In mid-May, AN wrote about Zaha Hadid‘s first project in Mexico—a sprawling, 981-unit housing complex in Monterrey. The Esfera City Center development appears as a series of interconnected, almost pixelated, mid-rise residential buildings that are centered around a communal green space. And now it has a slick video rendering that sheds new light on the project’s design.
Leave it to a pair of Brazilian architects to use reinforced concrete to reinvent small-scale urbanism. While North American designers turn to plywood and recycled palettes to create curbside seating, architects Fernando Falcón and Rodrigo Cerviño of the São Paulo–based practice TACOA Arquitetos shopped for rebar.
Zaha Hadid Architects (ZHA) has unveiled the design for its first building in Mexico, a 981 unit, mid-rise housing project in Monterrey. The original brief called for 12 towers, but ZHA proposed the alternative plan that includes a large open green space surrounded by three buildings in a rectangle.
When Miguel Arroyo arrived in New York City in 1939 as the assistant of the Venezuelan painter Luis Alfredo López Méndez, he met the architect of the Venezuelan Pavilion at New York’s World’s Fair: a young Gordon Bunshaft at SOM. The two formed a lifelong friendship.
Mexico has a unique architectural and artistic culture that spans generations and decades. It’s is a combination of a powerful indigenous vernacular created when the Spanish met the native peoples, sophisticated European designers immigrating to the country, and a long period when it was cut off from the international flow of capital and ideas. But now a new generation of young architects is redefining this tradition in the most creative and exciting ways. One of those young designers—Frida Escobedo—is in New York and will be presenting her work at the Swiss Institute on Saturday.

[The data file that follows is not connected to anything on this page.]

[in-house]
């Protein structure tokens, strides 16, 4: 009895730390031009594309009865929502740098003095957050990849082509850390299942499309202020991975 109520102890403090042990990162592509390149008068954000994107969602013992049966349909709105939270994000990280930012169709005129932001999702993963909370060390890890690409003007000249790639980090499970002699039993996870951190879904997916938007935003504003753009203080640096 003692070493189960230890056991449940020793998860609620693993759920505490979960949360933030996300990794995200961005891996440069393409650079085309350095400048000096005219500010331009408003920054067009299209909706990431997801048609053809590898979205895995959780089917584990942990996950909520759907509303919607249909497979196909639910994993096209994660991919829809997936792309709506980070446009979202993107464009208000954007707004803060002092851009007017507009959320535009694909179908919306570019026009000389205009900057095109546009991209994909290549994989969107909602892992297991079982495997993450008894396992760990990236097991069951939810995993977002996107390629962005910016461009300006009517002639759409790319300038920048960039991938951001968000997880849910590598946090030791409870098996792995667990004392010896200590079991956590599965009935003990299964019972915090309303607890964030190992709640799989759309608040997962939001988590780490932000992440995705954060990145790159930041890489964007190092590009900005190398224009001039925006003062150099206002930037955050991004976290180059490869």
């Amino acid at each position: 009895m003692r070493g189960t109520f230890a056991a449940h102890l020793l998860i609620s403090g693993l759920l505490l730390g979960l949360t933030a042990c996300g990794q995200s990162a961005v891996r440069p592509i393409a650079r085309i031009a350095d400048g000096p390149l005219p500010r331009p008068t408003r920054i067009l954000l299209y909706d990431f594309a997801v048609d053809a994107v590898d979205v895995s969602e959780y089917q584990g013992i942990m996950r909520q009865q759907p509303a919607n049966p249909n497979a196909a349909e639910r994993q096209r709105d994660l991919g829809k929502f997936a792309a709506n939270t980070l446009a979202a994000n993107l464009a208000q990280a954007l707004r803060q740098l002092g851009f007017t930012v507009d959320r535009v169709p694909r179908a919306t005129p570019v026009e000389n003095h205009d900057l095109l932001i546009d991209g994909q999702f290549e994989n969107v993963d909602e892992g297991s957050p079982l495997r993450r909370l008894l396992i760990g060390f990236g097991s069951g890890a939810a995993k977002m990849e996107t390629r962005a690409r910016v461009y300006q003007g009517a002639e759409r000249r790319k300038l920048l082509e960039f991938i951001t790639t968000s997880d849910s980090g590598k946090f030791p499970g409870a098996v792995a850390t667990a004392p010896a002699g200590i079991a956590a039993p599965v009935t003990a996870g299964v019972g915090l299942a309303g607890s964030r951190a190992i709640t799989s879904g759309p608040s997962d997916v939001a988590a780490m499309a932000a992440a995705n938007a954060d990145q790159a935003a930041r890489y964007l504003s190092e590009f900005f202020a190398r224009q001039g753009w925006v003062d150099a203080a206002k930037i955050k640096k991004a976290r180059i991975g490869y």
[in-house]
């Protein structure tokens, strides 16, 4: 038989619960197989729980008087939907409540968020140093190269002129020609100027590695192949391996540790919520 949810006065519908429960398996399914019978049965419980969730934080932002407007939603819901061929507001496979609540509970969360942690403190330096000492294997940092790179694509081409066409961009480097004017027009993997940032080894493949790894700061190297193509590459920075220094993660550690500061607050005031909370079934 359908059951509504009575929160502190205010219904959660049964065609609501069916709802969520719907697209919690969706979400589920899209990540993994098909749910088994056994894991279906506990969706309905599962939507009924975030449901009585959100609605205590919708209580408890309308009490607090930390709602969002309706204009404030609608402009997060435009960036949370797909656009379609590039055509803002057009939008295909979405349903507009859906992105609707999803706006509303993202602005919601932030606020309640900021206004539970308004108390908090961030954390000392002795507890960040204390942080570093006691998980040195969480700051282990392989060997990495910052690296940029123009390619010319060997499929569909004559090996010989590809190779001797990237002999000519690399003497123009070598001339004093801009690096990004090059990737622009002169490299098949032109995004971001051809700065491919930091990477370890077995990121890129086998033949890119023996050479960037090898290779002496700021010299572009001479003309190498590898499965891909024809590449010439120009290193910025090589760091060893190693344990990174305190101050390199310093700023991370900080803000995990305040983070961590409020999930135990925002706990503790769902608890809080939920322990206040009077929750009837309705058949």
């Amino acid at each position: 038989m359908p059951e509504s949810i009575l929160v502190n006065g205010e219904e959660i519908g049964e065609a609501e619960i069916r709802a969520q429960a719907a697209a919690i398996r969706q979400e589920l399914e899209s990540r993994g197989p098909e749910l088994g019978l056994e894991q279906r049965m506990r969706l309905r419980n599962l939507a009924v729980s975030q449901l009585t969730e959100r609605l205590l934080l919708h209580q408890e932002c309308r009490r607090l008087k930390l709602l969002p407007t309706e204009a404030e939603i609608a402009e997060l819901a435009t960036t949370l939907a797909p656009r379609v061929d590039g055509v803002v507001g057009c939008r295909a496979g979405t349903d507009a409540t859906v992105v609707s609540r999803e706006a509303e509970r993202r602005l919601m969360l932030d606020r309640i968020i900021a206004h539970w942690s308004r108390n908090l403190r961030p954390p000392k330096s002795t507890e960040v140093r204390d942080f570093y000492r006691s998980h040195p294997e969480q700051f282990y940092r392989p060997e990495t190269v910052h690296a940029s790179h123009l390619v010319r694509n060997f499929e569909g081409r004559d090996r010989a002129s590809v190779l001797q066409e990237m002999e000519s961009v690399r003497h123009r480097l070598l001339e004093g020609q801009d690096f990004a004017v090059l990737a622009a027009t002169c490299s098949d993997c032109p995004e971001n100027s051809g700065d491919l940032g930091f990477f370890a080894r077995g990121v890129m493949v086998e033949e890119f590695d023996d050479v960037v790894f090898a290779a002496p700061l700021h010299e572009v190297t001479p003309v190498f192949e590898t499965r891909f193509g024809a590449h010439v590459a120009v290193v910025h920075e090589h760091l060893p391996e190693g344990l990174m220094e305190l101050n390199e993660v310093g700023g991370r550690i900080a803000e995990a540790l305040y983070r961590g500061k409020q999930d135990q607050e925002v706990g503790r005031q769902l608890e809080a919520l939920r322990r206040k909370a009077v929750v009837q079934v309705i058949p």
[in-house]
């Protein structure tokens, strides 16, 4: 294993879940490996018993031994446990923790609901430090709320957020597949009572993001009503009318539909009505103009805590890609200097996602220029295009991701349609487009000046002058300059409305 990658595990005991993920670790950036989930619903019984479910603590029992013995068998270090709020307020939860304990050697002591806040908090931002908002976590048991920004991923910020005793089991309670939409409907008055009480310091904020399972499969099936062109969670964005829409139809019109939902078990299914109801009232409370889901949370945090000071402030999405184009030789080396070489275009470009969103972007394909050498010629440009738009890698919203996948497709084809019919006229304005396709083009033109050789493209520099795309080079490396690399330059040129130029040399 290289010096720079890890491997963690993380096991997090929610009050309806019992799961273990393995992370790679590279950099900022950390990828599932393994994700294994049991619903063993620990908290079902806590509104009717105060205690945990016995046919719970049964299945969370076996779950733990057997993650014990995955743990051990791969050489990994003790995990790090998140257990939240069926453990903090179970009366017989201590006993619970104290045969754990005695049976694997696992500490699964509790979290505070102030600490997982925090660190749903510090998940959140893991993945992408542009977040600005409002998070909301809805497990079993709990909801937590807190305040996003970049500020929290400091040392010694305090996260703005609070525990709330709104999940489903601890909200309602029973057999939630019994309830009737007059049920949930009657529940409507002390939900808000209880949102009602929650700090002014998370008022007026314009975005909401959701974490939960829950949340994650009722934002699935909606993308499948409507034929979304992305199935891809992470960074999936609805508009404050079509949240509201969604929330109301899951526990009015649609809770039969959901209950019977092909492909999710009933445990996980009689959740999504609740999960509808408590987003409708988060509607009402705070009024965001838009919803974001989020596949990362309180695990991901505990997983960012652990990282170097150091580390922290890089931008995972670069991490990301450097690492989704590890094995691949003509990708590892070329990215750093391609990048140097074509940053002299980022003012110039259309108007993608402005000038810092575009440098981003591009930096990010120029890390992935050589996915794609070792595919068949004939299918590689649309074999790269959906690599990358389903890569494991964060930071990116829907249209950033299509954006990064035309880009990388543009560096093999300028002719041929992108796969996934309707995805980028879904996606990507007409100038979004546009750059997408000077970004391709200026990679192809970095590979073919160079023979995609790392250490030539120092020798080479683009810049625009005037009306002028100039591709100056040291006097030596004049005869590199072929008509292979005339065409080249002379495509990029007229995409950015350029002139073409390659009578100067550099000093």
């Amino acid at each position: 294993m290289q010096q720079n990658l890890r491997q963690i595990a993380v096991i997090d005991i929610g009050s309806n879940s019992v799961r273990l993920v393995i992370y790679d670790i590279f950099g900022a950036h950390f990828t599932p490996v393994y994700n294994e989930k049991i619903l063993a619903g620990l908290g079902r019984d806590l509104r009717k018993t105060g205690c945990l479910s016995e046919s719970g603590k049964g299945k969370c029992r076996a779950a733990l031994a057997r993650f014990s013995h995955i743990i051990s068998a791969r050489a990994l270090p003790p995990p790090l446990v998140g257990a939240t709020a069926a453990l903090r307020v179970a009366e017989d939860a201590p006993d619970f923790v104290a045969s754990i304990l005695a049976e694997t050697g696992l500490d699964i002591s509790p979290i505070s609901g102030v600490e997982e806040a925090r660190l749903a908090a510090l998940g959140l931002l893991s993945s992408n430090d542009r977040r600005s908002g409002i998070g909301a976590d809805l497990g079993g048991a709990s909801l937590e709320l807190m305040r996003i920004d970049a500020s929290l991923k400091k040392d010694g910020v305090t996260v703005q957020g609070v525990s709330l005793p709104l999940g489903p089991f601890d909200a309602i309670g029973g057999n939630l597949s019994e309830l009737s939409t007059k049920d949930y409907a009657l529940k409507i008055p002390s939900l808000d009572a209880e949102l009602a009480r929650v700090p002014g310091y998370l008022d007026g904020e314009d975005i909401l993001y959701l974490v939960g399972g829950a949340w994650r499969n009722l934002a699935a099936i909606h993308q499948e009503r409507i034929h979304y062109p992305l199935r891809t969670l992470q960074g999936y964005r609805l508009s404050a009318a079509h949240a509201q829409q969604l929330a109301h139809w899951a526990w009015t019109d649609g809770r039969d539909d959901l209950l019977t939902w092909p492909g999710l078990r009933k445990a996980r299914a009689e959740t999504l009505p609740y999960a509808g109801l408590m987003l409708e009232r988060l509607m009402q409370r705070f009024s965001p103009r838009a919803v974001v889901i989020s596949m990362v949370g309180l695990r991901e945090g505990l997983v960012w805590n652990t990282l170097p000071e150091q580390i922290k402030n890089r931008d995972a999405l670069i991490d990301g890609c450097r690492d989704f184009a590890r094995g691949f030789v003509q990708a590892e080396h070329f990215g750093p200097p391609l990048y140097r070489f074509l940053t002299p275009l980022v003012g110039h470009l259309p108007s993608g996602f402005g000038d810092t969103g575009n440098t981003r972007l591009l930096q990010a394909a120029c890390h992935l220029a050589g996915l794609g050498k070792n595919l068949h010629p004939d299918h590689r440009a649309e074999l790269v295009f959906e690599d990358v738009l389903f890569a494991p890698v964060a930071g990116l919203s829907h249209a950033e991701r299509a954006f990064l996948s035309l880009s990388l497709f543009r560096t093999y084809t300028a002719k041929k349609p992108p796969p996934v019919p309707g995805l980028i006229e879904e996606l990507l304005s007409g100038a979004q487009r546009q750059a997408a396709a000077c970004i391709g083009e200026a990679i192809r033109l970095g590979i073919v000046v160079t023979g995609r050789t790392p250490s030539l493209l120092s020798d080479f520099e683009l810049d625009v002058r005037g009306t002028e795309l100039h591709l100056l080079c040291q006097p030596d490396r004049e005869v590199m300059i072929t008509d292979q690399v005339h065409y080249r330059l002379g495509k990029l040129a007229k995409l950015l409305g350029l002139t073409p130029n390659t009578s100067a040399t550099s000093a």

It’s a battle of the starchitects in Mexico City—and the Brits are leading the pack. Out of the seven finalists short-listed to design an expansion for the capital city’s airport, Benito Juarez International, four hail from the UK: Zaha Hadid, Norman Foster, Richard Rogers, and Pascall+Watson.
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Francisco Saavedra fabricates a template to scale with large-format, Designjet printers from HP.
Founded in 2002, Rojkind Arquitectos is leaving an imprint across its native Mexico through a combination of civic, retail, residential, and hospitality projects. Its innovative design and production methods have garnered international recognition, particularly for projects like Nestlé’s Chocolate Museum is in Toluca and innovation lab in Querétaro, and Mexico City’s Tori Tori Japanese restaurant, but the firm also engages in smaller projects and creative diversions that explore new avenues of the design/build process.
Casa del Arbol is one such example. Conceived as an add-on for a venerable client, the project is a tree house for the family’s three young daughters. “There was a bird’s nest in the garden when we visited the site,” said Gerardo Salinas, partner at Rojkind. “And a 2-meter space between two trees in the yard was an ideal location that wouldn’t damage the existing trees.” Read More
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